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Original Issue


It was spring in Australia last week but dispatches from the American Davis Cup team were wintry with despair. Durable Vic Seixas was eliminated in the quarter-final round of a regional tournament, and a doubles team of nobodies upset Seixas and Gardnar Mulloy—America's best available pair. Beset with dark, perhaps insoluble, problems, Captain Bill Talbert, who gazes somberly from the opposite page, can only envision the Challenge Round with the Aussies Dec. 26-28—provided the U.S. gets by the Philippines and Belgium—as a Black Christmas. The Australians, puzzled by the Yanks' dilemma, have been asking pointed questions. Here are Talbert's frank replies

It was reasonably quiet in the men's locker room of the Memorial Drive Courts in Adelaide. Outside, one of the preliminary matches was in progress; inside, players lounged in chairs and on benches amid tired sweat socks, smelly shirts and stacks of tightly strung rackets. The eliminated Americans were dressing for practice.

"Tell me something," called out a voice, addressing the Yanks. "Why is it you couldn't get fellows like Dick Savitt, Ham Richardson and Budge Patty to come over with your team? It's something we can't understand."

The idle question touched off a discussion on an explosive subject sensitive to all of us.

Richardson is the United States' No. 1 player. Savitt, properly conditioned, is one of the three best amateurs in the world, if not the best. Patty, present holder of the Wimbledon doubles championship with Gardnar Mulloy, is the tennis nomad who is one of the most feared competitors on the Continental circuit. Yet here was the U.S. Davis Cup team campaigning again in Australia with three of our best players some 10,000 miles away.

"Why?" the man asked.

I attempted to explain the reasons the players themselves gave when they were picked for the squad and then declined with a "No thanks." Richardson refused to make the trip without his wife, an arrangement forbidden by USLTA policy. Patty wouldn't come unless it could be guaranteed that he would play singles as well as doubles. Savitt's excuse was work.

"That is so much hogwash," blurted Mulloy, the 44-year-old elder statesman of our team. "There is no excuse for any of them not being here.

"These men owe it to their country and to tennis to play on the Davis Cup team. It is a selfish attitude which keeps them from doing it."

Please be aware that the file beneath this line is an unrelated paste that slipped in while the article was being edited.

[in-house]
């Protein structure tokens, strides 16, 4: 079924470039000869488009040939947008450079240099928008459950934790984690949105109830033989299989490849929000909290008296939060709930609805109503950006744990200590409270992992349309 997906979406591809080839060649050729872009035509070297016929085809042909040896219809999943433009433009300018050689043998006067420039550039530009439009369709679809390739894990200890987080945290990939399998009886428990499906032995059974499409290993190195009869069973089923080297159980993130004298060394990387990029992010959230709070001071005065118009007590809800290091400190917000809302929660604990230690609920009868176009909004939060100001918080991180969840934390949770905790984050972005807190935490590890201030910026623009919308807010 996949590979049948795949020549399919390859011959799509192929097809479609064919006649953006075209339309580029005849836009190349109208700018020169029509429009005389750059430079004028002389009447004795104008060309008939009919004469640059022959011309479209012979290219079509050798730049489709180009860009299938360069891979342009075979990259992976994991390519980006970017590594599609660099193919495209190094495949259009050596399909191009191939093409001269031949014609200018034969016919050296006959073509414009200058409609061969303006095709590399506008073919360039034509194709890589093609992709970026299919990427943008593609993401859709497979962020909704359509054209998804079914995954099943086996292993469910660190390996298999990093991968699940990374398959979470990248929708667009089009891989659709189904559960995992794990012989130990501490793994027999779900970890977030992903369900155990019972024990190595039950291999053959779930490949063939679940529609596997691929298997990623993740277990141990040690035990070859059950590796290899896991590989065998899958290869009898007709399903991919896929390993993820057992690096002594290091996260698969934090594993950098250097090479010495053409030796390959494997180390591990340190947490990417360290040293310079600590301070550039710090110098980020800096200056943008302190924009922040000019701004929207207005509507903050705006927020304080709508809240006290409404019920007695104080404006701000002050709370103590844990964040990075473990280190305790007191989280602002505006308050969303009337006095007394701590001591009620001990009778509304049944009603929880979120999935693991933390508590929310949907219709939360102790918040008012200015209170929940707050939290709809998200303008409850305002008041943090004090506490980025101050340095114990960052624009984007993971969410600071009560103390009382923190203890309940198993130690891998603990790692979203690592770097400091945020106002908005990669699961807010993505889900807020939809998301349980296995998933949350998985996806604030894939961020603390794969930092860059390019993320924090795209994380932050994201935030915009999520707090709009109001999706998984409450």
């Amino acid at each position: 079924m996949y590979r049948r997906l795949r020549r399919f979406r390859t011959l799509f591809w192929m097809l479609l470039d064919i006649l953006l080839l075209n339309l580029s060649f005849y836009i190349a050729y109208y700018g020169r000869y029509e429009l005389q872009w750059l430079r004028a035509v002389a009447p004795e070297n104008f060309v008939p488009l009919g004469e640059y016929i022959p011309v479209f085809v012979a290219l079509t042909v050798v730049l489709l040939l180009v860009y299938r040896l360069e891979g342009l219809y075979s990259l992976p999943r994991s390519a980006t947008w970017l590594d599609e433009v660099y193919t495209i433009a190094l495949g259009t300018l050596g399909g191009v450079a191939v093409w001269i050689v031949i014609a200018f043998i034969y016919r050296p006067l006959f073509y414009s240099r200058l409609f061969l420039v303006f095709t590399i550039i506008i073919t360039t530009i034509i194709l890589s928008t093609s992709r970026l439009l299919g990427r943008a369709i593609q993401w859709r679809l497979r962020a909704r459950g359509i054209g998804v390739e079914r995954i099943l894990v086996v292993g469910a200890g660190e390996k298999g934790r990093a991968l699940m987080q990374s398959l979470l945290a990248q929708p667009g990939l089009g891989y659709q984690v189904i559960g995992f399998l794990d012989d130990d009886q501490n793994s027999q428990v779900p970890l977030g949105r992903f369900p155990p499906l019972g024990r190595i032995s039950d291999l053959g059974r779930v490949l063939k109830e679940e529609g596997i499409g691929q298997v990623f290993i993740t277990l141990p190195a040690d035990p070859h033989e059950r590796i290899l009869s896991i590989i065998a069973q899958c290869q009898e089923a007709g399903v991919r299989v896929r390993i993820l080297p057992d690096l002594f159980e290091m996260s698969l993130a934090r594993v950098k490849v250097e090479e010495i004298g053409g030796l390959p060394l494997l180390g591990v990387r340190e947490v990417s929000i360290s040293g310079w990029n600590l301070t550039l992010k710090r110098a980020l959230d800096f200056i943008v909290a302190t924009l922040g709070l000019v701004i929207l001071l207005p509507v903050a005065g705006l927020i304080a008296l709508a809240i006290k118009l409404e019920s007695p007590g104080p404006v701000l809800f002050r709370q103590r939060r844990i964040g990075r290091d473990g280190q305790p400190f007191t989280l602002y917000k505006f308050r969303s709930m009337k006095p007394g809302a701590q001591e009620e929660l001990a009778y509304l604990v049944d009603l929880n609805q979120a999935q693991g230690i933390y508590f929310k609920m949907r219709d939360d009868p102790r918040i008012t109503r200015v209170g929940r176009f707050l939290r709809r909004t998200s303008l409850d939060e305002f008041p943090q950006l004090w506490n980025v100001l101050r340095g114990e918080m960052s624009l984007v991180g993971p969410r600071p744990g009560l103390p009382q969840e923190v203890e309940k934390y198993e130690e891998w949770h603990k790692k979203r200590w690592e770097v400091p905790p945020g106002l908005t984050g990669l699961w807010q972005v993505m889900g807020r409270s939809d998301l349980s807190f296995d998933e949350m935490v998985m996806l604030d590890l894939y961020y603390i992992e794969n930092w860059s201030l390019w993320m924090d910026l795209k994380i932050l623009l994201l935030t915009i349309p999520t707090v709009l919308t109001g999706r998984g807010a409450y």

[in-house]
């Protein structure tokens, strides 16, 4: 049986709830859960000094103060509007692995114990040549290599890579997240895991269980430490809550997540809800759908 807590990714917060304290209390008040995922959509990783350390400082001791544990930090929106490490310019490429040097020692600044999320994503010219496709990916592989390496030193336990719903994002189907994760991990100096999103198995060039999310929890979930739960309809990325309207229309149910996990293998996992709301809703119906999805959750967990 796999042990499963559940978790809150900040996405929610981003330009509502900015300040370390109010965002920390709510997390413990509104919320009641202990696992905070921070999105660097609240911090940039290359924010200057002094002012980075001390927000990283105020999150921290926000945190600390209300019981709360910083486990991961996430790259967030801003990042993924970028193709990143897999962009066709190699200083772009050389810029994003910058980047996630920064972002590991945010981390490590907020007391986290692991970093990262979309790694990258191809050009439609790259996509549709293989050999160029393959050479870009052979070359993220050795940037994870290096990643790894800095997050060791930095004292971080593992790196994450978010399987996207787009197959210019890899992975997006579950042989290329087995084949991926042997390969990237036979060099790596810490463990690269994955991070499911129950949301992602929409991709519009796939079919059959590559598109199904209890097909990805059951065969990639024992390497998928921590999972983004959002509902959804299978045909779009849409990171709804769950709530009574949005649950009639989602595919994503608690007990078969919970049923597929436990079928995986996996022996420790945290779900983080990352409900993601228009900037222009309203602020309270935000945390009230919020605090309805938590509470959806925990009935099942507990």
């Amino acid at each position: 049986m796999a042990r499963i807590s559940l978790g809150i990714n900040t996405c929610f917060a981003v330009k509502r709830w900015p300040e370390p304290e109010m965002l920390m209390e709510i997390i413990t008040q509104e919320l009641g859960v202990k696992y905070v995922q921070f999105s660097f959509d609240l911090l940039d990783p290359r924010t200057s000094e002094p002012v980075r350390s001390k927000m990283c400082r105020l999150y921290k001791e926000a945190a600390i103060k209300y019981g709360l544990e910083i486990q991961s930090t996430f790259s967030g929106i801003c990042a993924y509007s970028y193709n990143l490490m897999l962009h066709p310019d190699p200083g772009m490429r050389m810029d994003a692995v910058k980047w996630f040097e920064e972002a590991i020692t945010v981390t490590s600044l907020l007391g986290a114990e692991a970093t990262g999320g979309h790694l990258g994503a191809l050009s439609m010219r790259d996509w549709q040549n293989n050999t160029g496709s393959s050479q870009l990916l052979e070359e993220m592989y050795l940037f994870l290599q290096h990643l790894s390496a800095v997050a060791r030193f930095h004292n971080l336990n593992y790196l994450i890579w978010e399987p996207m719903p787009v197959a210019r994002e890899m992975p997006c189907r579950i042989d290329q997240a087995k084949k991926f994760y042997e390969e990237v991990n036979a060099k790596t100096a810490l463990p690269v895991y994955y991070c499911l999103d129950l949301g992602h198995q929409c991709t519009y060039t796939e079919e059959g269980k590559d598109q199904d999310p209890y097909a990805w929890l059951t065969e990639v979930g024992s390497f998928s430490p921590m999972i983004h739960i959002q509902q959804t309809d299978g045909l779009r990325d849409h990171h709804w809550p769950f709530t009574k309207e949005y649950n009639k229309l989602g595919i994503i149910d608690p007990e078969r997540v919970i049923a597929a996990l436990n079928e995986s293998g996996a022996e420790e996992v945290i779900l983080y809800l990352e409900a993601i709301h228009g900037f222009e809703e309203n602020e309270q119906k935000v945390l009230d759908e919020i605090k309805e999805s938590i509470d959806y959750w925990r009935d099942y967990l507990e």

Someone else interjected the opinion that all three of these players had reaped many rewards from tennis, yet were unwilling to give in return. It was pointed out that Richardson was sent to Australia for experience when he was 17 years old and made three trips to Australia at great expense without ever having played in a still-to-be-decided Challenge Round. "Now, when Ham could be of value to his country, he refuses to come," said Mulloy.

Mulloy added that he had personally tried to persuade both Patty and Savitt to make the trip but his efforts had come to naught. "Patty told me he wouldn't come just to play doubles," Gardnar continued. "I told him he couldn't be guaranteed a singles spot, that he should come and prove he deserved to play singles by beating the dickens out of everybody else. He wouldn't listen. And Savitt kept giving me that lame excuse about work."

I recalled that once, in hope of getting Savitt on the team, I had telephoned his boss, Oilman David D. (Tex) Feldman, who was at that time in Paris, and had asked him would he let Dick off for six weeks to play. "Certainly," Savitt's employer said. I asked him if he would tell Savitt that. "No," he said. "But he has my permission if he asks me."

Savitt got his job as an oil salesman through tennis contacts. Richardson's tennis background didn't hinder his becoming a Rhodes Scholar. Patty has toured the world on the sport for years.

"I think they're simply scared," someone else said. "I think they're afraid they will come down here and possibly fail. So they're ducking it."

"That shouldn't be the case," Mulloy said. "The honor is representing the U.S. in the Challenge Round, not in necessarily winning. People forget who won or lost but never forget who played."

Neale Fraser, the Australian star, said, "It looks to me as if they just don't care. It would never happen down here in Australia. Guys would break their necks to make the team."

Whatever the reasons, something is sadly lacking in our tennis makeup when we are forced to beg, cajole and make special deals with players to represent their country in a great traditional competition. We are the only nation in the world challenging for the Davis Cup without all of our best players. If the Davis Cup is not important enough to warrant our best effort, maybe we should forget it.